Queen of Sheba left genetic legacy to Ethiopians, study finds

Ethiopians's long-ago genetic mixing with populations from Israel and Egypt is a legacy of the Queen of Sheba and her companions, say researchers. 

By , LiveScience

  • close
    A depiction of the Queen of Sheba meeting King Solomon of Israel from the Florence Baptistry in Italy.
    View Caption

The Queen of Sheba's genetic legacy may live on in Ethiopia, according to new research that finds evidence of long-ago genetic mixing between Ethiopian populations and Syrian and Israeli people.

The Queen of Sheba, known in Ethiopia as Makeda, is mentioned in both the Bible and the Quran. The Bible discusses diplomatic relations between this monarch and King Solomon of Israel, but Ethiopian tradition holds that their relationship went deeper: Makeda's son, Menelik I, the first emperor of Ethiopia, is said to be Solomon's offspring.

Whether this tale is true or not, new evidence reveals close links between Ethiopia and groups outside of Africa. Some Ethiopians have 40-50 percent of their genomes that match more closely with populations outside of Africa than those within, while the rest of the genomes more closely match African populations, said study researcher Toomas Kivisild of the University of Cambridge. [History's Most Overlooked Mysteries]

Recommended: Are you scientifically literate? Take our quiz

"We calculated genetic distances and found that these non-African regions of the genome are closest to the populations in Egypt, Israel and Syria," Kivislid said in a statement.

From its perch on the Horn of Africa, Ethiopia is the site of early hominin discoveries such as "Lucy," a fossilizedAustralopithecus afarensis and an early human ancestor. Ethiopia is also a gateway between Africa and Asia, according to Kivislid and his colleagues. But few genetic studies have delved specifically into the Ethiopian genome.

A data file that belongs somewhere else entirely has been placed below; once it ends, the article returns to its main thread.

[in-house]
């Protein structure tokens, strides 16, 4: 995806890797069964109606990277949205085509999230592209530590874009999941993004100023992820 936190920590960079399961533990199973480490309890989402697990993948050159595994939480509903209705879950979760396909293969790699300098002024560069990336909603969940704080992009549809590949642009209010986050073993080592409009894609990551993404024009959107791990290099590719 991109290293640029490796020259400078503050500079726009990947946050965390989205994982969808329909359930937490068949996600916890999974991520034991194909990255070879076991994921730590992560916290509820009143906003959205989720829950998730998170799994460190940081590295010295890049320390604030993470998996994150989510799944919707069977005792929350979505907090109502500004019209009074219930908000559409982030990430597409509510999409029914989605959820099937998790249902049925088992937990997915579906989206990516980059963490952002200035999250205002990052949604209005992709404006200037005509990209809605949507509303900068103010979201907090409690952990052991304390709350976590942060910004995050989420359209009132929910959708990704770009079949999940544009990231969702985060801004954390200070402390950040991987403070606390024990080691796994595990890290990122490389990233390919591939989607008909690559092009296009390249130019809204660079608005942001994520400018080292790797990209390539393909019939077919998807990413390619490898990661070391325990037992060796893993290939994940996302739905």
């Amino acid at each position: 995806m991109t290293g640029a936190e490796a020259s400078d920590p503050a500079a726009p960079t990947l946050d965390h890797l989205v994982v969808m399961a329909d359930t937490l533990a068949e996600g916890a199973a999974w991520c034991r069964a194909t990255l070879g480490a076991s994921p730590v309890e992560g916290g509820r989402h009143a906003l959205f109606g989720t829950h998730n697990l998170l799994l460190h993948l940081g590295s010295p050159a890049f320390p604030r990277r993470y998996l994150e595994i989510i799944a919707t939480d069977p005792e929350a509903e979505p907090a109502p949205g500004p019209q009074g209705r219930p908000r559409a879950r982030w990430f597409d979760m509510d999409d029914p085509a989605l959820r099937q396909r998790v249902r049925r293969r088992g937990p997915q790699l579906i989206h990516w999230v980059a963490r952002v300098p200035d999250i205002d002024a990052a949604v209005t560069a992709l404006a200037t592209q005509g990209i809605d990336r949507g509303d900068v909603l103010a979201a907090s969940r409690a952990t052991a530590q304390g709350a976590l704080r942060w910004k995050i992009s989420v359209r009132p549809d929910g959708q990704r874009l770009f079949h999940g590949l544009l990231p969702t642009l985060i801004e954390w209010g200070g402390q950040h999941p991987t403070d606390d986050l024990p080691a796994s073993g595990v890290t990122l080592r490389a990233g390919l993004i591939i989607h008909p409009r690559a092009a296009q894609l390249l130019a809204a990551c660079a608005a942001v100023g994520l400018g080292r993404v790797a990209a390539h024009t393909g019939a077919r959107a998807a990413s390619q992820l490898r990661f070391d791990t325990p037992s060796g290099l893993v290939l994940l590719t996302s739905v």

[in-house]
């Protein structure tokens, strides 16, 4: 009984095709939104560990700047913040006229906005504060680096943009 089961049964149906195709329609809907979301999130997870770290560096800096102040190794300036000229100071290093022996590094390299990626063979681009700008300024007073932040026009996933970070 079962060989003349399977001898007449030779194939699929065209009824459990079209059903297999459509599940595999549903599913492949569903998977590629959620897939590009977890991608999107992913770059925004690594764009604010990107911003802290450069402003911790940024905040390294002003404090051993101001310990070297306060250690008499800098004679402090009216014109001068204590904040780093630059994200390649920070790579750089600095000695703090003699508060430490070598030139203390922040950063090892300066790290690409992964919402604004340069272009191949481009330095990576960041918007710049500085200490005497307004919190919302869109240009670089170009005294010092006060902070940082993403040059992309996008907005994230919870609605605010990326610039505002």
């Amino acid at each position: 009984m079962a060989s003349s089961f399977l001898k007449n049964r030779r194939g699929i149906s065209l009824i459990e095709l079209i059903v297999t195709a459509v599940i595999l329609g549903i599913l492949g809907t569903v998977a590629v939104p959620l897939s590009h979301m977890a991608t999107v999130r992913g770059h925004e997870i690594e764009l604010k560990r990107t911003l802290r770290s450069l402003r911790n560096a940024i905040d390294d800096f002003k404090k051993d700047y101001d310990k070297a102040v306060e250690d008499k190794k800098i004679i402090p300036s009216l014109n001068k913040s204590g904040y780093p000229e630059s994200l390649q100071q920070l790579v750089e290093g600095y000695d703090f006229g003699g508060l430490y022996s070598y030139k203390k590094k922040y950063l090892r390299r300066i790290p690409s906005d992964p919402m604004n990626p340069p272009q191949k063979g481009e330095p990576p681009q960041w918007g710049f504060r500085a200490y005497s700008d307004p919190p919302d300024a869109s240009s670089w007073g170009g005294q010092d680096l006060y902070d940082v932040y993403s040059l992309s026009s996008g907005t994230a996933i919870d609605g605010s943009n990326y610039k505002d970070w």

Both agriculture and linguistics show a link between Ethiopia and lands outside of Africa. For example, archaeologists have uncovered wheat and barley farming in Ethiopia, agriculture that first arose in the Fertile Crescent of the Middle East. Linguistically, Ethio-Semitic, a language spoken both in Ethiopia and nearby Eritrea, has been traced to a Middle Eastern origin. 

To better understand the genetic ties between Ethiopia and the rest of the world, Kivislid and his colleagues analyzed the genomes of 188 Ethiopian men from 10 diverse populations. The men came from different regions and spoke different languages.

The results revealed that the Ethiopian genome is less ancient than those of some South African populations, and that Ethiopian genes are quite diverse. Language hinted at genetics, the researchers found: Speakers of Semetic and Cushitic tongues were shown to have genomes about half comprised of genes from non-African origins. Other groups were characterized by mixes of eastern and western African genes.

Tracing the genomic changes, the researchers found that the non-African and African genes first mingled about 3,000 years ago rather than during more recent times, the researchers reported today (June 21) in the American Journal of Human Genetics. [Most Tragic Love Stories in History]

That timeline confirms what linguistic studies have suggested about links between the Middle East and Ethiopia during this time period, the researchers wrote. It also matches records and tales of the reign of the Queen of Sheba from about 1005 to 955 B.C., when trade routes were established and a royal son, perhaps, was born. Relations between the Horn of Africa and the Middle East would continue for centuries.

"These long-lasting links between the two regions are reflected in influences still apparent in the modern Ethiopian cultural, and, as we show here, genetic landscapes," the researchers wrote.

Follow Stephanie Pappas on Twitter @sipappas or LiveScience @livescience. We're also on Facebook Google+

Copyright 2012 LiveScience, a TechMediaNetwork company. All rights reserved. This material may not be published, broadcast, rewritten or redistributed.

Share this story:
 
 
Make a Difference
Inspired? Here are some ways to make a difference on this issue.
Follow Stories Like This
Get the Monitor stories you care about delivered to your inbox.
 

We want to hear, did we miss an angle we should have covered? Should we come back to this topic? Or just give us a rating for this story. We want to hear from you.

Loading...

Loading...

Loading...